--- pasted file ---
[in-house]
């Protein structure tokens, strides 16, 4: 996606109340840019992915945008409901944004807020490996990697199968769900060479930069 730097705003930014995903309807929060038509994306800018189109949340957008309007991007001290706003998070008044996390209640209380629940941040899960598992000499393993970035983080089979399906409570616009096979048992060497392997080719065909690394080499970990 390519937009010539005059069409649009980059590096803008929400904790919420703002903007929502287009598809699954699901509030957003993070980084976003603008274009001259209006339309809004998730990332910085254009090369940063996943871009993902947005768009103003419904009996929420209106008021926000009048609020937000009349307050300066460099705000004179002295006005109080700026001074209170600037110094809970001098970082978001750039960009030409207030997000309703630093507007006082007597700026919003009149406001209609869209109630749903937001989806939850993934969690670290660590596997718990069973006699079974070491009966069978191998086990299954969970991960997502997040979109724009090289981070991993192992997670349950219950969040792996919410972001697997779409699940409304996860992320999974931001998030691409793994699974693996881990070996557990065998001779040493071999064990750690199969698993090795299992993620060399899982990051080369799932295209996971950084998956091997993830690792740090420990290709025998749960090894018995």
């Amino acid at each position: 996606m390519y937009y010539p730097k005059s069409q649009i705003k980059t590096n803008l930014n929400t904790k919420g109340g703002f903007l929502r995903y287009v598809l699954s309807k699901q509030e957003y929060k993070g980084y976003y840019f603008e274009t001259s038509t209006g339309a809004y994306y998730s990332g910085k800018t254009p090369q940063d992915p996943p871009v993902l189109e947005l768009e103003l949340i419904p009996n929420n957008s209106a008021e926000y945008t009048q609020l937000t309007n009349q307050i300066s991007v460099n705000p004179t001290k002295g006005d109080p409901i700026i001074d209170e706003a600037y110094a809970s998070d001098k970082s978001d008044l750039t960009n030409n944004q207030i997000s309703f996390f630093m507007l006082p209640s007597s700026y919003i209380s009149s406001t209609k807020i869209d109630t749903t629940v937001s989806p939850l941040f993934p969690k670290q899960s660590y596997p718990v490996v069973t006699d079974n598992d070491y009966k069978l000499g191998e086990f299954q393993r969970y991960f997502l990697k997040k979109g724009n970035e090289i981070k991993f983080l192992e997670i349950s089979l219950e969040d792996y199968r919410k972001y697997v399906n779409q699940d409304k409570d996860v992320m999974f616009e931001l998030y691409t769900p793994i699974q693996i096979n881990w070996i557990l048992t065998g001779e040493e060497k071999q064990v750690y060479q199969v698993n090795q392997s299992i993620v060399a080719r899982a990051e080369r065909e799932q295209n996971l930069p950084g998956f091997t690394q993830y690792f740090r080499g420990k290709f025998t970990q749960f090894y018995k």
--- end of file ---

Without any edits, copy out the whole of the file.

[in-house]
């Protein structure tokens, strides 16, 4: 996606109340840019992915945008409901944004807020490996990697199968769900060479930069 730097705003930014995903309807929060038509994306800018189109949340957008309007991007001290706003998070008044996390209640209380629940941040899960598992000499393993970035983080089979399906409570616009096979048992060497392997080719065909690394080499970990 390519937009010539005059069409649009980059590096803008929400904790919420703002903007929502287009598809699954699901509030957003993070980084976003603008274009001259209006339309809004998730990332910085254009090369940063996943871009993902947005768009103003419904009996929420209106008021926000009048609020937000009349307050300066460099705000004179002295006005109080700026001074209170600037110094809970001098970082978001750039960009030409207030997000309703630093507007006082007597700026919003009149406001209609869209109630749903937001989806939850993934969690670290660590596997718990069973006699079974070491009966069978191998086990299954969970991960997502997040979109724009090289981070991993192992997670349950219950969040792996919410972001697997779409699940409304996860992320999974931001998030691409793994699974693996881990070996557990065998001779040493071999064990750690199969698993090795299992993620060399899982990051080369799932295209996971950084998956091997993830690792740090420990290709025998749960090894018995």
């Amino acid at each position: 996606m390519y937009y010539p730097k005059s069409q649009i705003k980059t590096n803008l930014n929400t904790k919420g109340g703002f903007l929502r995903y287009v598809l699954s309807k699901q509030e957003y929060k993070g980084y976003y840019f603008e274009t001259s038509t209006g339309a809004y994306y998730s990332g910085k800018t254009p090369q940063d992915p996943p871009v993902l189109e947005l768009e103003l949340i419904p009996n929420n957008s209106a008021e926000y945008t009048q609020l937000t309007n009349q307050i300066s991007v460099n705000p004179t001290k002295g006005d109080p409901i700026i001074d209170e706003a600037y110094a809970s998070d001098k970082s978001d008044l750039t960009n030409n944004q207030i997000s309703f996390f630093m507007l006082p209640s007597s700026y919003i209380s009149s406001t209609k807020i869209d109630t749903t629940v937001s989806p939850l941040f993934p969690k670290q899960s660590y596997p718990v490996v069973t006699d079974n598992d070491y009966k069978l000499g191998e086990f299954q393993r969970y991960f997502l990697k997040k979109g724009n970035e090289i981070k991993f983080l192992e997670i349950s089979l219950e969040d792996y199968r919410k972001y697997v399906n779409q699940d409304k409570d996860v992320m999974f616009e931001l998030y691409t769900p793994i699974q693996i096979n881990w070996i557990l048992t065998g001779e040493e060497k071999q064990v750690y060479q199969v698993n090795q392997s299992i993620v060399a080719r899982a990051e080369r065909e799932q295209n996971l930069p950084g998956f091997t690394q993830y690792f740090r080499g420990k290709f025998t970990q749960f090894y018995k």